I've used CreateSpace one time, to publish a print version of one of my very short reference books. I don't think I've ever sold a single copy of it. Mostly I wanted to see what the process would be like.
Now I'm thinking of using CreateSpace to create print versions of a couple of my bigger and more popularly oriented ebooks. My question is, how many pages is too many, from a pricing perspective? If I have to put too high a price on it in order to cover what CreateSpace would take, plus make some kind of profit, I might simply be pricing myself out of my market.
The books I'm considering doing this with are 250 to 300 pages each, going by the Amazon page estimate that shows on the ebooks' sales pages (which I know could be significantly different from an actual printed book, but it's what I have to go on for now.)
Is there a sweet spot for CreateSpace-published books in terms of size, price, or both?
I understand that. I am not concerned with the maximum number of pages it's physically possible for a CreateSpace book to be. I'm trying to get some idea of the line at which a book would become prohibitively expensive to produce, and therefore no one would be likely to buy it. I realize this is very subjective and hard to predict. But whereas I can see people possibly paying $8, $12, or even $15 for a print version of one of my books, I don't expect anyone would spring for $30 for it (for example).
I was able to price a 370 page book (5.5 x8.5) at 13.95 (including expanded distribution but I don't make much on expanded distribution), so I think you'll be fine at your page counts but there's a tool that will help you figure this out:
Click on royalties and scroll down. There's a chart there where you can plug print options and prices and run all the scenarios you like to see how they come out. (Note that expanded distribution is optional so you don't have to worry about that unless you plan to use it.)
There's no generic "sweet spot" for a book's price, and "too long" only really comes into play when readers feel a book is unnecessarily padded. If your subject is technical (are you the one with genealogical books?) your thoroughness dictates the length. My experience with readers of obscure, technical or specialised subjects is that they are not only willing to pay more, but expect to. For example, I would charge less for an history of the entire Midlands Railway, than I would for a book about a specific branch line of the Midlands Railway covering 1888-1889.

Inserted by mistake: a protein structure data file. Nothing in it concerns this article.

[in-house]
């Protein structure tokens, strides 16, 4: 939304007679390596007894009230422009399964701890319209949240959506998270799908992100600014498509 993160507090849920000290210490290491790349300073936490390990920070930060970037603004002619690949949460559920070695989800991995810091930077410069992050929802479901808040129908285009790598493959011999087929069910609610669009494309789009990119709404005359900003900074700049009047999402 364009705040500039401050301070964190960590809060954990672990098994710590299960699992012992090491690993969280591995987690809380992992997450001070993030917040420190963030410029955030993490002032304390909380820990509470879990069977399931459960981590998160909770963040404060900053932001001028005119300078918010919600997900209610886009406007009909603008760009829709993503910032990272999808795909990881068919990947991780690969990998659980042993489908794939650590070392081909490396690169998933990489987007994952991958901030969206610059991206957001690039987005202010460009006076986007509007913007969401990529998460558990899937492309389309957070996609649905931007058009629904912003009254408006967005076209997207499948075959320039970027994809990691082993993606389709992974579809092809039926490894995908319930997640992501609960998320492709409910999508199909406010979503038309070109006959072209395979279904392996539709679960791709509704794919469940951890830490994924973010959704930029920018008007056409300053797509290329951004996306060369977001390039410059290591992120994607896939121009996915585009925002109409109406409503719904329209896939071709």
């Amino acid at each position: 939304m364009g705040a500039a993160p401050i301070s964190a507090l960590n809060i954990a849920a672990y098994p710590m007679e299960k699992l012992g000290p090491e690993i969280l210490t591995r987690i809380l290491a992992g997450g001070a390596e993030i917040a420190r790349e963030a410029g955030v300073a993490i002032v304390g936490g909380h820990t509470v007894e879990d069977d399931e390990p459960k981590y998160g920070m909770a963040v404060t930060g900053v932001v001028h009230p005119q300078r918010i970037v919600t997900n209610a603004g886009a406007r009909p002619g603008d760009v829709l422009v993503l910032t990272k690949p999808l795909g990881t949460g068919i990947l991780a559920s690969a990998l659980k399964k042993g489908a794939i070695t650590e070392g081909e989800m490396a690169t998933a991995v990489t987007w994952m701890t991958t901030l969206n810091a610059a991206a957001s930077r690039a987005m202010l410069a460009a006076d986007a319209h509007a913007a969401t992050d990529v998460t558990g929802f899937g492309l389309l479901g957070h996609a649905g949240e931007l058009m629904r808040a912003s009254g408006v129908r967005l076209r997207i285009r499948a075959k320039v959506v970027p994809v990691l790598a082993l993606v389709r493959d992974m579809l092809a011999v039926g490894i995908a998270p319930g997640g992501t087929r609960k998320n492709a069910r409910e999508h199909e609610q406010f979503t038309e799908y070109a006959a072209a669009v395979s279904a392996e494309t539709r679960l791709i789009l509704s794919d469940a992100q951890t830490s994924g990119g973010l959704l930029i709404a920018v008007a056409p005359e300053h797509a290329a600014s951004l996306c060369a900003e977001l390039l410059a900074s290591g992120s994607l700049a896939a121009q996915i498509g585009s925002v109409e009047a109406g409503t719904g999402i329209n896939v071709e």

My earlier post was more in answer to the question you listed in your title.
I think 400 pages is too long for a POD book, but there are some who claim to be happy with their (gulp) 700-page CreateSpace paperbacks. The problem is the binding. There aren't "signatures" of 16 or 32 pages which are sewn together, a process that enables a book to lay almost flat. Instead the pages are clamped together, cut off flat, and glue applied to the ends and a cover slapped on.
And yes, a 700-page book costs more than a 400-page one, and 400 pages costs more than 200. My favorite range is somewhere in the 200s. People won't be disappointed that the book is too short, but it won't run up the price to $15. (I do have a $15 book. It's 340 pages.)
There are people on the Kboards Writers Cafe who declare that we all under-price our books, that we should price them to compete with trade paperbacks, even though trade paperbacks are really more valuable. I try to stay within the range of $9.95 to $12.95.
I agree with NJ on this one. I recently converted an 1100 page Kindle book to CS, to see if it was viable (Includes 250 photos varying in size). I found conversion relatively simple, but this one came out at 750 pages in 6x9 format. I purchased a test copy and although all looked OK, I figured it was just too big for various reasons (inc durability as NJ mentioned) Combined with delivery and postal costs I decided to split it into two books (Which fortunately this one can do as it's about the Space Race). With some editing it should come in at about 350 pages each. So I'd recommend keeping within the limits mentioned.